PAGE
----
The Great Compromise of 2013: Creating a college course

It’s clear that the school’s administration has been making dramatic and persistent attempts at improving the system, as seen through our new technology, college checkpoints and test prep classes. It has made some electives 5.0 classes to help raise students’ GPA’s. We also see Wi-Fi in the nearby future being extended to BYOD (bring your own device).

Among the changes is the sudden drive and passion we’ve had towards our seniors and college in general. FAFSA help, college visits, and help from counselors, as usual, are offered to students.This year, however, they’ve implemented college checkpoints (which could use a little tweaking but overall are a sound idea). They allow students to visit college campuses without penalty for absence (it’s excused if you bring back proof) and have regular SAT prep classes for students. With that said, I must ask: where is the class for college prep?

While English teacher Sarah Urban does offer such class, overtime, it’s become somewhat of a test prep class because test prep is what all the students seem to want. The class itself allows students to do whatever they need for college: write essays, make resumes, call a school, practice interviewing — it just so happens that a majority of the students exclusively want test prep and thus the class has been dubbed an SAT Prep Class and no longer a College Prep Class. Therefore, why not just split it into two classes and have one for SAT and one for everything else?

If we’re going to have SAT prep class, it makes sense to implement a class that revolves around filling out college applications, completing FAFSA, CSS profiling and scholarships. There should be no reason why a student should lose out on a $16,000 scholarship just because he or she procrastinated up until the deadline. The only solution is an actual class that demands it, maybe with a grading incentive. And this is not an impossible request: the class would operate exactly like an independent study period except students will have to do something productive in terms of college and would not be for dual credit courses.

It only breaks my heart when a student who is more than deserving of a school fails to apply on time because of procrastination. And really, the class should be mandated for all students, if the administration wants to see truely groundbreaking results. This of course, however, does mean that an argument could be made that the class be a 5.0 class simply because everyone is a little obsessed with their GPA and would feel oppressed into having to take a 4.0 class.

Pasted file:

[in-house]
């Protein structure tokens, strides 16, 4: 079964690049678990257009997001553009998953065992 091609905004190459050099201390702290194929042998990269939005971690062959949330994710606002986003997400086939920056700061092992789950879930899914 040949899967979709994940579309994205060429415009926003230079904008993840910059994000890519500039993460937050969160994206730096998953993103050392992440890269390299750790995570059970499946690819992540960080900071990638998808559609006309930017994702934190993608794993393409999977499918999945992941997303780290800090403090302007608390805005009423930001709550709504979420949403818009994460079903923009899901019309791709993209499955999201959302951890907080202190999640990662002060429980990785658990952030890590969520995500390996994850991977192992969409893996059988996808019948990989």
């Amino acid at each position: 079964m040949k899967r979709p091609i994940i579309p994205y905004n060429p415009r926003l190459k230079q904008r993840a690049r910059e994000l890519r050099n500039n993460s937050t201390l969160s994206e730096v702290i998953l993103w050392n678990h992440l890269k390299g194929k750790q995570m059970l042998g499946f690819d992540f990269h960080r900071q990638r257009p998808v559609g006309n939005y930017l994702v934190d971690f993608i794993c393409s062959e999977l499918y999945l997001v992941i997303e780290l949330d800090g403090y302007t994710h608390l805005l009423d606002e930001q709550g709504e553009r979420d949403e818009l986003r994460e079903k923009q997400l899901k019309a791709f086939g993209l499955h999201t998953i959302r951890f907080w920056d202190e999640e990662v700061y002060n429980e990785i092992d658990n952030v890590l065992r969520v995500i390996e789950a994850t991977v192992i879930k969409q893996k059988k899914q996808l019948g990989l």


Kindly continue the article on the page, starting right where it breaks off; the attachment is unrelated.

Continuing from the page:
The nice part is that the class doesn’t have to be limited to just seniors; underclassmen will know how to prepare their college resume, get educated on college terminology (such as what Early Action, Early Decision and Regular Decision mean) and write college essays. The class could get them into the zone; put them into the mindset they should be in, if they weren’t already. The earlier they start, the better.

The only roadblock would be scheduling; a college prep class may conflict with other graduate requirements, therefore the class should be prioritized. If a student is trying to meet graduation requirements, namely underclassmen and juniors, then they would be exempted from this class until it would be feasible. Seniors, on the other hand, have free time and filler classes (such as off-campus or staff aide) which could be sacrificed for this class. The only real exception here would be total exemption from the class if their schedule is non-negotiable, due to all AP, core or graduation required classes. But if this class is only a term long, it’s near impossible for a student to take classes that take up all 16 slots (4 classes a term, 4 terms total) with nothing but cores and AP and leave no room for a 9-week course.

This year, Kerr has shown so much enthusiasm in pushing kids towards college, clearly seen through the checkpoints and test prep. If the school is as serious about college the way it advocates it, it’s a wonder why such class doesn’t exist already. Nonetheless, Kerr should adopt a class with a premise like this to help students be more efficient on the path to college. Students in this day and age have a myriad of opportunities in front of them; the world is their oyster. Kerr should take strides towards capitalizing on that.